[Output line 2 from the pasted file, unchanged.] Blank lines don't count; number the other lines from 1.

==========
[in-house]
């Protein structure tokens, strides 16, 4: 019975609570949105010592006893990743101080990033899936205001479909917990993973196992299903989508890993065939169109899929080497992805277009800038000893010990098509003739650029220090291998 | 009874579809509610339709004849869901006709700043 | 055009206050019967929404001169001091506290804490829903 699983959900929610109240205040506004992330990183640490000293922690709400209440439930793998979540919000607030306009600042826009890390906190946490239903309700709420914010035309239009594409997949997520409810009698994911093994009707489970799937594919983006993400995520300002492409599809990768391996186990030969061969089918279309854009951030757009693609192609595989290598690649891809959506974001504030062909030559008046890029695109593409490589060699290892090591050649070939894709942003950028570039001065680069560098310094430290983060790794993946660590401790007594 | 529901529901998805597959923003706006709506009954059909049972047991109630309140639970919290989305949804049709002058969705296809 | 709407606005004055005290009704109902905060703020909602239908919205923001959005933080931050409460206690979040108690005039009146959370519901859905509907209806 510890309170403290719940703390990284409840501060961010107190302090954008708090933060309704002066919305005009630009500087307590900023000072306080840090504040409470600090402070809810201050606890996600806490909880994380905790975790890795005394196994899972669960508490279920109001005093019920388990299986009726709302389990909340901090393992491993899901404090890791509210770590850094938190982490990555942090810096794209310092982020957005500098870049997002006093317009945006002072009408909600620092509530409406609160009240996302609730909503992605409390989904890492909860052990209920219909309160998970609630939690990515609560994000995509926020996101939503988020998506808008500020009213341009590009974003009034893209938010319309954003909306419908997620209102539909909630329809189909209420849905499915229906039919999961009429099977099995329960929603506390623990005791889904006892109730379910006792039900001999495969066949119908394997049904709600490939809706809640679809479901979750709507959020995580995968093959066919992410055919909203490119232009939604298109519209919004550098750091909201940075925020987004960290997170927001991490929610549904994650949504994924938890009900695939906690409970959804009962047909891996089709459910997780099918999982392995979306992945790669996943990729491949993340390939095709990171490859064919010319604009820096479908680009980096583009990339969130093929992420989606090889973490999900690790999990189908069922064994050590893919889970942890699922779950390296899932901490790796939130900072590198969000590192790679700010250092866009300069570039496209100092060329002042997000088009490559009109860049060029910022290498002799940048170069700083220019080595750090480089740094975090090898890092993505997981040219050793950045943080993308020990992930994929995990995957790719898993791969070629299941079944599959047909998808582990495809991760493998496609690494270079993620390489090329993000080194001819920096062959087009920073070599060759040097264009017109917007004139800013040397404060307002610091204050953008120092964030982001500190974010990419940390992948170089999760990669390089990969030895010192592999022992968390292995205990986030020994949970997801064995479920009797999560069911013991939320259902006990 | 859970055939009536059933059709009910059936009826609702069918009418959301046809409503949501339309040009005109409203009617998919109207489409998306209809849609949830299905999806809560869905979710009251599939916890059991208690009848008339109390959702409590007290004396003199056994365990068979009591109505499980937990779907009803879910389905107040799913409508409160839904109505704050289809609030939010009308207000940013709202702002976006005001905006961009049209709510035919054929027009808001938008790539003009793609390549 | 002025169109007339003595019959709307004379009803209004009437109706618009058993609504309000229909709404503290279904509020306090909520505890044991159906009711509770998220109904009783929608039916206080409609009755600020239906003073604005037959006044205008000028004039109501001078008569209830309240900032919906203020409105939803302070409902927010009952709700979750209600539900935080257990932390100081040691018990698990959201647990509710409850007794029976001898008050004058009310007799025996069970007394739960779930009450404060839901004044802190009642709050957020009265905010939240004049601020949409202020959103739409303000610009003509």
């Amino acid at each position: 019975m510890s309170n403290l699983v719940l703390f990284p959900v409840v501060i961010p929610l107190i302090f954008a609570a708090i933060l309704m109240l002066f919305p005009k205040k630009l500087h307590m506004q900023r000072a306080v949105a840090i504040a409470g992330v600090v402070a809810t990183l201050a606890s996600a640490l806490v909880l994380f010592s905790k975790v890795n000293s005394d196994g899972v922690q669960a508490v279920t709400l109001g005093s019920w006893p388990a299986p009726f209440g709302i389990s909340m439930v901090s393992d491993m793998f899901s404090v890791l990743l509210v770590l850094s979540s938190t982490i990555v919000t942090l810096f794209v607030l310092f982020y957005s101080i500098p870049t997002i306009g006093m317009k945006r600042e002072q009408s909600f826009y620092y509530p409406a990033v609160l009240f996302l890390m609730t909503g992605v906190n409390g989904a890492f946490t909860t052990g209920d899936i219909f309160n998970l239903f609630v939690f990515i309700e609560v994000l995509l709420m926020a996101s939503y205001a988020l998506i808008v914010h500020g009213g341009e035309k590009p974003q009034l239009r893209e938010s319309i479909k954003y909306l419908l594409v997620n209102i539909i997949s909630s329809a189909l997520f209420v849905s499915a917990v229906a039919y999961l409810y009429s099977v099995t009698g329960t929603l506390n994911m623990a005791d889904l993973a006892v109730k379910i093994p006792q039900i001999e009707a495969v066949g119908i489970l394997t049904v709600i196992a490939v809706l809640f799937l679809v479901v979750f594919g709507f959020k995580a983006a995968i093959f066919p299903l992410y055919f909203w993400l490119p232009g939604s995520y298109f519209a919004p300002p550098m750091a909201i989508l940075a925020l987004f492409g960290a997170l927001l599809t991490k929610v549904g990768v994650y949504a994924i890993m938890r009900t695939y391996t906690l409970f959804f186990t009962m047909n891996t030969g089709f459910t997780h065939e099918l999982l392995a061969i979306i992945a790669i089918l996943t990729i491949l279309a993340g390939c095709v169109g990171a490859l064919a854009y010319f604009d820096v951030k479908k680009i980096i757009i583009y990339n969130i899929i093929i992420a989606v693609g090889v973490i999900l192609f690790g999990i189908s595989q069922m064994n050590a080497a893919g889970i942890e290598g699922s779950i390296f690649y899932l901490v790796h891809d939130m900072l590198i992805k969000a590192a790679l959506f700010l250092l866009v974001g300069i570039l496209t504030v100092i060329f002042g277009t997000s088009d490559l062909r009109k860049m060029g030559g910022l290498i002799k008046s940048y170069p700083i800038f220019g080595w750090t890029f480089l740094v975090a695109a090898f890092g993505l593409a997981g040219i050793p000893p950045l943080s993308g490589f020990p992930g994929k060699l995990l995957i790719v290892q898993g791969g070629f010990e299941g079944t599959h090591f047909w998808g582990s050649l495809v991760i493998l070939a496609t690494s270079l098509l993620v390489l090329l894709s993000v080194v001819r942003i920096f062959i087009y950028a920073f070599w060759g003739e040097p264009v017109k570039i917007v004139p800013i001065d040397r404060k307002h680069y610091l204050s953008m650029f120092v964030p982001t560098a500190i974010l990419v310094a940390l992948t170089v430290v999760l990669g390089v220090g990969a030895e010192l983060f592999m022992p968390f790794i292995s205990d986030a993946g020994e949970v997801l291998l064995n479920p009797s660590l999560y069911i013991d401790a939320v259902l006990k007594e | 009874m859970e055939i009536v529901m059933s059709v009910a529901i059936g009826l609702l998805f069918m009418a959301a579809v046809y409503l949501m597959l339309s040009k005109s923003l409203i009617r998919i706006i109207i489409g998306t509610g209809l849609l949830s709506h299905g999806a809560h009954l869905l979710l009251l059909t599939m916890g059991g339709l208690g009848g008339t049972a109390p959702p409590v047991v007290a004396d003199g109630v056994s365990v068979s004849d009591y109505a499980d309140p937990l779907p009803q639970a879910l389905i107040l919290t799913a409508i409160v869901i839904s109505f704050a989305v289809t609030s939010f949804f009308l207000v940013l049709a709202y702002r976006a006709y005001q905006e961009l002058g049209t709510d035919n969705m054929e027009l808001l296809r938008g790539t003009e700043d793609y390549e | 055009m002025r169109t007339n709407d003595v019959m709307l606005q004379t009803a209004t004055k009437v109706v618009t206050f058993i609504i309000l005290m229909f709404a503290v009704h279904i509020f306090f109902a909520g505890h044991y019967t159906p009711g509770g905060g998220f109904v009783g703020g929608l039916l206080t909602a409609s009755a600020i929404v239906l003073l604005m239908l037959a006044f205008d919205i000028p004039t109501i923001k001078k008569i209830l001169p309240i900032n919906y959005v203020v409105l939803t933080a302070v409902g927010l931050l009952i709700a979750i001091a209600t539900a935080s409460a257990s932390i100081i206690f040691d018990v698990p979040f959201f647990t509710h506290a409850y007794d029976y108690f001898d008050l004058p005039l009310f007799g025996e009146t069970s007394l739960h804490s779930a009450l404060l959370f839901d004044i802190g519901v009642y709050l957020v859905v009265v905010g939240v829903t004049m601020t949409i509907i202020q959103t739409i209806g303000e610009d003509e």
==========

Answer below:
């Protein structure tokens, strides 16, 4: 019975609570949105010592006893990743101080990033899936205001479909917990993973196992299903989508890993065939169109899929080497992805277009800038000893010990098509003739650029220090291998 | 009874579809509610339709004849869901006709700043 | 055009206050019967929404001169001091506290804490829903 699983959900929610109240205040506004992330990183640490000293922690709400209440439930793998979540919000607030306009600042826009890390906190946490239903309700709420914010035309239009594409997949997520409810009698994911093994009707489970799937594919983006993400995520300002492409599809990768391996186990030969061969089918279309854009951030757009693609192609595989290598690649891809959506974001504030062909030559008046890029695109593409490589060699290892090591050649070939894709942003950028570039001065680069560098310094430290983060790794993946660590401790007594 | 529901529901998805597959923003706006709506009954059909049972047991109630309140639970919290989305949804049709002058969705296809 | 709407606005004055005290009704109902905060703020909602239908919205923001959005933080931050409460206690979040108690005039009146959370519901859905509907209806 510890309170403290719940703390990284409840501060961010107190302090954008708090933060309704002066919305005009630009500087307590900023000072306080840090504040409470600090402070809810201050606890996600806490909880994380905790975790890795005394196994899972669960508490279920109001005093019920388990299986009726709302389990909340901090393992491993899901404090890791509210770590850094938190982490990555942090810096794209310092982020957005500098870049997002006093317009945006002072009408909600620092509530409406609160009240996302609730909503992605409390989904890492909860052990209920219909309160998970609630939690990515609560994000995509926020996101939503988020998506808008500020009213341009590009974003009034893209938010319309954003909306419908997620209102539909909630329809189909209420849905499915229906039919999961009429099977099995329960929603506390623990005791889904006892109730379910006792039900001999495969066949119908394997049904709600490939809706809640679809479901979750709507959020995580995968093959066919992410055919909203490119232009939604298109519209919004550098750091909201940075925020987004960290997170927001991490929610549904994650949504994924938890009900695939906690409970959804009962047909891996089709459910997780099918999982392995979306992945790669996943990729491949993340390939095709990171490859064919010319604009820096479908680009980096583009990339969130093929992420989606090889973490999900690790999990189908069922064994050590893919889970942890699922779950390296899932901490790796939130900072590198969000590192790679700010250092866009300069570039496209100092060329002042997000088009490559009109860049060029910022290498002799940048170069700083220019080595750090480089740094975090090898890092993505997981040219050793950045943080993308020990992930994929995990995957790719898993791969070629299941079944599959047909998808582990495809991760493998496609690494270079993620390489090329993000080194001819920096062959087009920073070599060759040097264009017109917007004139800013040397404060307002610091204050953008120092964030982001500190974010990419940390992948170089999760990669390089990969030895010192592999022992968390292995205990986030020994949970997801064995479920009797999560069911013991939320259902006990 | 859970055939009536059933059709009910059936009826609702069918009418959301046809409503949501339309040009005109409203009617998919109207489409998306209809849609949830299905999806809560869905979710009251599939916890059991208690009848008339109390959702409590007290004396003199056994365990068979009591109505499980937990779907009803879910389905107040799913409508409160839904109505704050289809609030939010009308207000940013709202702002976006005001905006961009049209709510035919054929027009808001938008790539003009793609390549 | 002025169109007339003595019959709307004379009803209004009437109706618009058993609504309000229909709404503290279904509020306090909520505890044991159906009711509770998220109904009783929608039916206080409609009755600020239906003073604005037959006044205008000028004039109501001078008569209830309240900032919906203020409105939803302070409902927010009952709700979750209600539900935080257990932390100081040691018990698990959201647990509710409850007794029976001898008050004058009310007799025996069970007394739960779930009450404060839901004044802190009642709050957020009265905010939240004049601020949409202020959103739409303000610009003509």